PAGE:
Several local talented individuals are using their sewing skills to try to provide some personal protection for medical providers, first responders, essential workers and the immune-suppressed by producing and donating face masks.
Personal Protective Equipment (PPE) meaning medical-grade masks and gowns are in short supply in places across the United States. Georgia Gov. Brian Kemp has said he and his administration is working to acquire more PPEs for hospitals and public health departments across the state.
Mercer University senior Ashlyn Sheppard and her mother, Briarwood’s recently named STAR teacher Kayleigh Sheppard, have stitched masks for area medical providers. Ashlyn Sheppard’s father is Dr. Christopher Sheppard with Family Care Group, who specializes in internal medicine.
Ashlyn Sheppard, who will earn her degree in music education in May and plans to teach at Briarwood Academy after graduation, came up with the idea, according to her mom.
A group of people in Washington/Wilkes County reached out to them, requesting the masks, according to Ashlyn Sheppard.
Doctors and nurses had run low on PPEs, she said. “Something is better than nothing.”
Sheppard said the medical providers would use the donated masks to cover the approved masks provided by their hospital facility. This is one way they can extend the usefulness of the professional-grade masks, she said.
“My mom used to own a store where she made clothes and purses,” Ashlyn Sheppard said. “We started looking through the material.”
She and her mother found heavy, soft flannel used to make baby blankets. They ironed backing onto it to help it hold its shape and then gave it another layer of protection by sewing a third layer of thick curtain backing onto that. Ashlyn Sheppard said her mother cut out the shapes for the masks, ironed the fabric and she then sewed the pieces together.
“We started on Sunday night (March 22) looking through fabric and we finished yesterday afternoon (March 25). We made 50,” the younger Sheppard said. “We sent 10 of them to a private practice in Sandersville. We’ll take the rest of them to Wilkes County.”
Sheppard said volunteers from Briarwood Academy in Warrenton donated elastic for the masks and Lysol to disinfect the handmade protective wear.
Elena Jackson, owner of Elena’s Alterations Shop and Sophie’s Pet Corner in Thomson, is sewing handmade masks three days a week. The public health crisis has shut down schools and cancelled or postponed all student activities, including the junior/senior prom. Prom season would typically be one of Jackson’s busiest times of the year.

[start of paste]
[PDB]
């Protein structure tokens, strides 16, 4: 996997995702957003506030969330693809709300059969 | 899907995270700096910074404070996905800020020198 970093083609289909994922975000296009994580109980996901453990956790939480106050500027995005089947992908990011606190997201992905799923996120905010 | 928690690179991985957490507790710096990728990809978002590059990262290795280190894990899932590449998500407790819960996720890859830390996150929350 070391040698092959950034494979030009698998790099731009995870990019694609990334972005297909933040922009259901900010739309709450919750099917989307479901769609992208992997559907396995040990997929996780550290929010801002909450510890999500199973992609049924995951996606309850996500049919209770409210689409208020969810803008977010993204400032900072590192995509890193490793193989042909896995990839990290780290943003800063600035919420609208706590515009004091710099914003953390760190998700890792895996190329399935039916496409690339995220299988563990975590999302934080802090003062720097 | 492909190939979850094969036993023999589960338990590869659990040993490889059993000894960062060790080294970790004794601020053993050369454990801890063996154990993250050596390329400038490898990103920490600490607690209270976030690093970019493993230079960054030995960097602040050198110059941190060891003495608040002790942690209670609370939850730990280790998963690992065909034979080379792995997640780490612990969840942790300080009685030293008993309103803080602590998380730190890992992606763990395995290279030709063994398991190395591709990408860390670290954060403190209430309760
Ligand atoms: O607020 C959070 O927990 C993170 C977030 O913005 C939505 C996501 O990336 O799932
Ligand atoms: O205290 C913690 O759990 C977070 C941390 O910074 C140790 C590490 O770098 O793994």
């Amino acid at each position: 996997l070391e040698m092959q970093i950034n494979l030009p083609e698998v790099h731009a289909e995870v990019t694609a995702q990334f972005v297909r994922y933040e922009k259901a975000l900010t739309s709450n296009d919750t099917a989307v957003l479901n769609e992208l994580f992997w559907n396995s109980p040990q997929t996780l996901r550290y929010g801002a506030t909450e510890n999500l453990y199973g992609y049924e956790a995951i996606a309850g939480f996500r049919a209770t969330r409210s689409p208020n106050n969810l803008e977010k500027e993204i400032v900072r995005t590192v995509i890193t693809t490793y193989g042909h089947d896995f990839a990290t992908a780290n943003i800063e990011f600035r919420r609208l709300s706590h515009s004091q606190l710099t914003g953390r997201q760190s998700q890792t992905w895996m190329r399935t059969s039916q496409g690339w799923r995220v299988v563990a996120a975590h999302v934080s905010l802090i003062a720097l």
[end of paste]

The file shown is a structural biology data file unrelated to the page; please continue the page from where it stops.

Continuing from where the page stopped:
“I’ve been sewing them (masks) 24/7. I’ve closed my store three days a week. Prom has been rescheduled and is not a priority right now,” Jackson said.
She credits one of her regular customers, attorney Walton Hardin Jr., with getting her started on the masks when he handed her a $25 Wal-Mart gift card. Hardin had come to pick up a shirt Jackson had sewn a button on and she told him there was no charge. So, he later came back and handed her a gift card.
Harlem Realtor and former McDuffie County Sheriff’s Office investigator Al Reeves heard about Jackson’s masks and contributed $200 more toward materials. Jackson said several of her customers, Wal-Mart and Hidden Treasures Consignment also made donations toward her mask making effort.
She has given some masks out to private individuals who are immune-compromised, and to several nurses. Jackson said she’s made masks for the Thomson Police Department. They’re camouflage printed material on one side, and hearts on the other, she said. Jackson said she steamed and sprayed disinfectant on the masks that contain four layers of fabric.
TPD Chief Anson Evans clarified that his department has approved PPEs for police officers to use if the need arises, but that the donation of homemade masks by Jackson was appreciated.
“Her donation was in good faith and her being a generous person,” Evans said.
Jackson said she has also donated masks to the City of Harlem and dropped some off at Chick Fil A.
“Now of course I’m out of elastic,” she said. “In the meantime I’m using string.”
Like many small business owners across the state and county, Jackson’s business has dropped off in the last three weeks. Despite the slowdown, she says she is doing what she can to help others.
“We cry together and we pray together,” Jackson said.